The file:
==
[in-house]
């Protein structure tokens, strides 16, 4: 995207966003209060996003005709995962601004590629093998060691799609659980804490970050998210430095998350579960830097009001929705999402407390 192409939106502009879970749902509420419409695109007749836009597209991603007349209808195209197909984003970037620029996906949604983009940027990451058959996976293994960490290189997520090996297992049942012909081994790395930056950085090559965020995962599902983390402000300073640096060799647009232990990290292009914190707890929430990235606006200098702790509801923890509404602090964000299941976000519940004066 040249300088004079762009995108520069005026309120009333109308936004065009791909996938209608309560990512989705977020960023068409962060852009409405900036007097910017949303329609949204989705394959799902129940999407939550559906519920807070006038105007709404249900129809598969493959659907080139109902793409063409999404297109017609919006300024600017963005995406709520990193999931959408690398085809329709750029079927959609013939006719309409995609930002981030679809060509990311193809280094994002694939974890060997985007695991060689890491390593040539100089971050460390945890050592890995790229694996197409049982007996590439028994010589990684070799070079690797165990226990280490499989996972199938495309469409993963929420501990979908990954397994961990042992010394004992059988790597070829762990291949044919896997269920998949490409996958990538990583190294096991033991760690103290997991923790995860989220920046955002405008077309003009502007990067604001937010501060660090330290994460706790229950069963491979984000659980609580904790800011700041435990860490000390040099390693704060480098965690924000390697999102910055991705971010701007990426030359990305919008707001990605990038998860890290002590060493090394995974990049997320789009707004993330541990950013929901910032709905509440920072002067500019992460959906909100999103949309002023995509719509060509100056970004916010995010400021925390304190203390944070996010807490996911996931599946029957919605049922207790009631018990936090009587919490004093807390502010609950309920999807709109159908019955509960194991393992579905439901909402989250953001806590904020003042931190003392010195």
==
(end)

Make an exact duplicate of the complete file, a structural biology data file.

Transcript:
[in-house]
């Protein structure tokens, strides 16, 4: 995207966003209060996003005709995962601004590629093998060691799609659980804490970050998210430095998350579960830097009001929705999402407390 192409939106502009879970749902509420419409695109007749836009597209991603007349209808195209197909984003970037620029996906949604983009940027990451058959996976293994960490290189997520090996297992049942012909081994790395930056950085090559965020995962599902983390402000300073640096060799647009232990990290292009914190707890929430990235606006200098702790509801923890509404602090964000299941976000519940004066 040249300088004079762009995108520069005026309120009333109308936004065009791909996938209608309560990512989705977020960023068409962060852009409405900036007097910017949303329609949204989705394959799902129940999407939550559906519920807070006038105007709404249900129809598969493959659907080139109902793409063409999404297109017609919006300024600017963005995406709520990193999931959408690398085809329709750029079927959609013939006719309409995609930002981030679809060509990311193809280094994002694939974890060997985007695991060689890491390593040539100089971050460390945890050592890995790229694996197409049982007996590439028994010589990684070799070079690797165990226990280490499989996972199938495309469409993963929420501990979908990954397994961990042992010394004992059988790597070829762990291949044919896997269920998949490409996958990538990583190294096991033991760690103290997991923790995860989220920046955002405008077309003009502007990067604001937010501060660090330290994460706790229950069963491979984000659980609580904790800011700041435990860490000390040099390693704060480098965690924000390697999102910055991705971010701007990426030359990305919008707001990605990038998860890290002590060493090394995974990049997320789009707004993330541990950013929901910032709905509440920072002067500019992460959906909100999103949309002023995509719509060509100056970004916010995010400021925390304190203390944070996010807490996911996931599946029957919605049922207790009631018990936090009587919490004093807390502010609950309920999807709109159908019955509960194991393992579905439901909402989250953001806590904020003042931190003392010195």